In another victory for life, a federal judge threw out a lawsuit from Planned Parenthood late Tuesday that challenges an ordinance outlawing abortions in Lubbock, Texas.
The Lubbock Avalanche-Journal reports U.S. District Judge James Wesley Hendrix dismissed the lawsuit, ruling that Planned Parenthood lacks jurisdiction to challenge the Sanctuary for the Unborn ordinance.
The ruling means Lubbock will remain abortion-free. Planned Parenthood, the only abortion facility in the city, stopped aborting unborn babies on Tuesday when the ordinance went into effect.
Lubbock is the largest city in the U.S. – and the first with an abortion facility – to pass an ordinance to protect unborn babies from abortion. Residents voted overwhelmingly in favor of the ordinance, which bans abortions within city limits and allows private citizens to sue abortionists for violating the ban.
In his ruling late Tuesday, the judge said he does not have the ability to stop private citizens from suing abortionists under the ordinance, according to the Avalanche-Journal.
“Because the ability to remedy a plaintiff’s injury through a favorable decision is a prerequisite to a plaintiff’s standing to sue—an ability absent here—the Court dismisses the case for lack of jurisdiction,” Hendrix wrote.
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He said the burden is on Planned Parenthood “to show an injury that is fairly traceable to the city’s conduct,” KJTV reports.
“The U.S. Constitution and binding precedent make clear that federal courts do not exist to render advisory opinions on a law’s validity. Rather, this Court is limited to resolving actual cases and controversies,” the judge continued.
The abortion chain argued that the ordinance is unconstitutional because “it violates federal constitutional rights, could not validly create civil liability between private parties, and is preempted by state law,” according to the court.
Earlier, Hendrix requested input from Texas Solicitor General Judd Stone on the matter. In a letter dated May 31 provided to LifeNews, Stone outlined his objections to Planned Parenthood’s claims.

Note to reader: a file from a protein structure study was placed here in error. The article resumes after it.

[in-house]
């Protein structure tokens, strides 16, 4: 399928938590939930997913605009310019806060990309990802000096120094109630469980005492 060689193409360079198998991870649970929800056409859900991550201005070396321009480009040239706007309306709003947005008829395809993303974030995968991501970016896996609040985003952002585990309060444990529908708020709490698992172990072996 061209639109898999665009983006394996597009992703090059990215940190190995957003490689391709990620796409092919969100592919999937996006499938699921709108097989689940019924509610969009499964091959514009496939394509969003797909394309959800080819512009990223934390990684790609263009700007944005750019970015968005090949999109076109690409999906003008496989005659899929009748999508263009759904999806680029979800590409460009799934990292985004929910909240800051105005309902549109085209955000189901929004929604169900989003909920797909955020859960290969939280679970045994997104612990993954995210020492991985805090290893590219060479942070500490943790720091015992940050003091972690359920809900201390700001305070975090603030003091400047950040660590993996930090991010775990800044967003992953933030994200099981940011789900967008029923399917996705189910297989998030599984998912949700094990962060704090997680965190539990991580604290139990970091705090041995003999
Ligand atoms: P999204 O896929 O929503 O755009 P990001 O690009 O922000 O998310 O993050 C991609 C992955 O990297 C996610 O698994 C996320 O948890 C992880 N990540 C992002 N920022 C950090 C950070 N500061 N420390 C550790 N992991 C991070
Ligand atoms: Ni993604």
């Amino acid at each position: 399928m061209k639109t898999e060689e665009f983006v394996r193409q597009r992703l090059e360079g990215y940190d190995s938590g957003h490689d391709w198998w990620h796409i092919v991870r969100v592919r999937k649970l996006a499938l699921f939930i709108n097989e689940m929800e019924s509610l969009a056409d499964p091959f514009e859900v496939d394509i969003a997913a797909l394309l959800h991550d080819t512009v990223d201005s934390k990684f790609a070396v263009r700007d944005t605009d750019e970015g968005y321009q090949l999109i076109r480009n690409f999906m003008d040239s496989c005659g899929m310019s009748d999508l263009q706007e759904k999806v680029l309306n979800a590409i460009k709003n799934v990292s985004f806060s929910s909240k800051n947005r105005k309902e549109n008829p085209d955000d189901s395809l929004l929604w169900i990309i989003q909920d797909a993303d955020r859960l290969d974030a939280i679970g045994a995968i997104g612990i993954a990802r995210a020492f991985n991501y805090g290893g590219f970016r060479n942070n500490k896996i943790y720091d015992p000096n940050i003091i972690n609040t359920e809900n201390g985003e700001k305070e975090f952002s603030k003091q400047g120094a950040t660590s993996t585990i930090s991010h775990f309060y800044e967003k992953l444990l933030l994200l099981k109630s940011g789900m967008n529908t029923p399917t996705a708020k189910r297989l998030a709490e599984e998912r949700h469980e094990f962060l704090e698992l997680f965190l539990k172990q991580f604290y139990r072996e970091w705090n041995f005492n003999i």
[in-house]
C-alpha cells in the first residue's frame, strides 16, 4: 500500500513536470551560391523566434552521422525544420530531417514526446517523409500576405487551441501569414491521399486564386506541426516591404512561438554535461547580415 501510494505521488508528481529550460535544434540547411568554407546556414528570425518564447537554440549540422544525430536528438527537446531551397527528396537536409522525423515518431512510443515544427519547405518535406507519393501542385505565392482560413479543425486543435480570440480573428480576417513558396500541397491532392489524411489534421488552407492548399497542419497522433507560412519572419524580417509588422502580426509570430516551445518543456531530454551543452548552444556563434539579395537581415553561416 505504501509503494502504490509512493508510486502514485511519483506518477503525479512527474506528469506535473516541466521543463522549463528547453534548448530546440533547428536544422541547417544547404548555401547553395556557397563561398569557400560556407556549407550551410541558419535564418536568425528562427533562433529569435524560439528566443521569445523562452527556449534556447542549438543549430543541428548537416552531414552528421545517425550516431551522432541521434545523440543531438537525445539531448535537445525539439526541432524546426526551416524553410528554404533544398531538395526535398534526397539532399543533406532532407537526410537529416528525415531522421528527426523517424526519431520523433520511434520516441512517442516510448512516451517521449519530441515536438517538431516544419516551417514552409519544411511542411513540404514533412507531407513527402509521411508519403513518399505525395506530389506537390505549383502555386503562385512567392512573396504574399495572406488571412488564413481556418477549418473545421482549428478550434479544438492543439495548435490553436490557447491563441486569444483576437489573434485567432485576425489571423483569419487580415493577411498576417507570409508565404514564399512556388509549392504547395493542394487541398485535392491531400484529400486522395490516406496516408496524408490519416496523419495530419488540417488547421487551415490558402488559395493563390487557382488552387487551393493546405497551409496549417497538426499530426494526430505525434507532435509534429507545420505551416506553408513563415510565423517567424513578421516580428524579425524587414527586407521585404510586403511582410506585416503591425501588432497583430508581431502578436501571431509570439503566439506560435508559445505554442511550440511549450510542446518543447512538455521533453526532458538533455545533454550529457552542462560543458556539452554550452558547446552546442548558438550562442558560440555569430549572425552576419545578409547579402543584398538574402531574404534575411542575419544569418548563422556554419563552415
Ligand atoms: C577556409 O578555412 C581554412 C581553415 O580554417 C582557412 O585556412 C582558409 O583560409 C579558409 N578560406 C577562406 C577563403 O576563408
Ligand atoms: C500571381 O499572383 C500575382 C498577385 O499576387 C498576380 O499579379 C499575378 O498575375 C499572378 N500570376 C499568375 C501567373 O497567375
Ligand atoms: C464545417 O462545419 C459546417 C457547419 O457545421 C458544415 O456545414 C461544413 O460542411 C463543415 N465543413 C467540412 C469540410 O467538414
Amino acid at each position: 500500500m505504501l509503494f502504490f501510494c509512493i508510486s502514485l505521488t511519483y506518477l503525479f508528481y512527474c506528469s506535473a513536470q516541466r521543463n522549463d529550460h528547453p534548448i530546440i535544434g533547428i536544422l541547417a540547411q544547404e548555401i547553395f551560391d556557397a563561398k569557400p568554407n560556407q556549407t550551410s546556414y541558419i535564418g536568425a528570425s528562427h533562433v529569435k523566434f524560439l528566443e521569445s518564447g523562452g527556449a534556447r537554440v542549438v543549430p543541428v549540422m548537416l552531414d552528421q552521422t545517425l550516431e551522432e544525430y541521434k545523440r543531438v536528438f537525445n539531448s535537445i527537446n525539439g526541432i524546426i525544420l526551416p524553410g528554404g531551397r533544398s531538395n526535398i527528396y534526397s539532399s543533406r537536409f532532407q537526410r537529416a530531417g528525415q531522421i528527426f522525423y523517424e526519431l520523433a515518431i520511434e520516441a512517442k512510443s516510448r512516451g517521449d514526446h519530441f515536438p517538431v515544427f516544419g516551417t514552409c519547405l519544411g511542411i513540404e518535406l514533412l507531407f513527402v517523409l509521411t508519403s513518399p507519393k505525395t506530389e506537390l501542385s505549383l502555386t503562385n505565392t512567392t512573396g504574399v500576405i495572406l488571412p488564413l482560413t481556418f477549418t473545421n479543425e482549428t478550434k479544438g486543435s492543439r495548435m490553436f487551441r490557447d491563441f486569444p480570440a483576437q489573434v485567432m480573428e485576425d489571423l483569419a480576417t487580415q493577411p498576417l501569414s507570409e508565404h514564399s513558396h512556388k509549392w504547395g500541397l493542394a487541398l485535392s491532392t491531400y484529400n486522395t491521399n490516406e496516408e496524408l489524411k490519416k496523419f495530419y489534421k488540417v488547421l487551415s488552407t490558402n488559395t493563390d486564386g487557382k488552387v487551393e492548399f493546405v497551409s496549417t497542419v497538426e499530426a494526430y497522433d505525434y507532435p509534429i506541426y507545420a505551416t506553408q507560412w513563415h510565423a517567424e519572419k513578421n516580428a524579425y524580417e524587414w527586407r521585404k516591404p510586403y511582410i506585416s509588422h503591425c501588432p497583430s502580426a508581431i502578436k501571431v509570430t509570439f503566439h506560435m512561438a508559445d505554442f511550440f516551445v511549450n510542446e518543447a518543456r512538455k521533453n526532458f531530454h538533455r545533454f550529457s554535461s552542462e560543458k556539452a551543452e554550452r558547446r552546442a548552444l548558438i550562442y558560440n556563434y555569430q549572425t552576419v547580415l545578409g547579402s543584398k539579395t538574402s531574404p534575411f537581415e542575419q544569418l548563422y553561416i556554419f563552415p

“In our view, Planned Parenthood has not shown that Lubbock’s ordinance is inconsistent with state law,” Stone wrote.
Pro-life leaders rejoiced after learning of the legal victory late Tuesday.
“LIFE WINS! The case brought by Planned Parenthood against the City of Lubbock has been dismissed! We have said from the beginning that this ordinance is completely bulletproof from pre-enforcement lawsuits. The Court’s ruling today is an emphatic vindication of that,” said Mark Lee Dickson, director with Right To Life of East Texas and founder of the Sanctuary Cities for the Unborn initiative.
In a statement earlier this week, Planned Parenthood said it will stop doing abortions in Lubbock until they are “legally permissible,” Everything Lubbock reports.
“The ban on abortion violates patients’ constitutional right to an abortion, and we’re in court to block this ban for Lubbock patients,” the statement read. “The Lubbock abortion ban creates significant barriers and the need to travel a minimum 600-mile round trip or out of state for patients seeking to obtain an abortion.”
The Sanctuary for the Unborn ordinance recognizes that unborn babies are valuable human beings who deserve to be protected under the law. It prohibits abortions within city limits and outlines legal consequences for abortionists who abort unborn babies. It does not penalize women who seek or have abortions, and it does not prohibit abortions when the mother’s life is at risk.
The ordinance has both public and private enforcement mechanisms. The public enforcement mechanism establishes fines against the abortionist and anyone who helps with an abortion within city limits. However, it cannot be enforced until Roe v. Wade is overturned.
However, the private enforcement mechanism is immediate. It makes abortionists and those who help them “liable in tort to a surviving relative of the aborted unborn child, including the unborn child’s mother, father, grandparents, siblings or half-siblings,” meaning the abortionist can be sued for aborting the unborn child.
It is this liability on which Planned Parenthood’s lawsuit primarily focuses. It argues that the ordinance “imposes a substantial liability on anyone who procures, performs, aids or abets an abortion in Lubbock” and therefore places a substantial burden on women’s access to abortion.
Nearly 30 cities in Texas, Nebraska and Ohio have passed Sanctuary for the Unborn ordinances, and more are considering action this spring.
Abortion activists have tried to stop the Sanctuary for the Unborn effort. Last year, pro-lifers also won a victory when the American Civil Liberties Union dropped its lawsuit challenging Sanctuary for the Unborn ordinances in seven other Texas cities.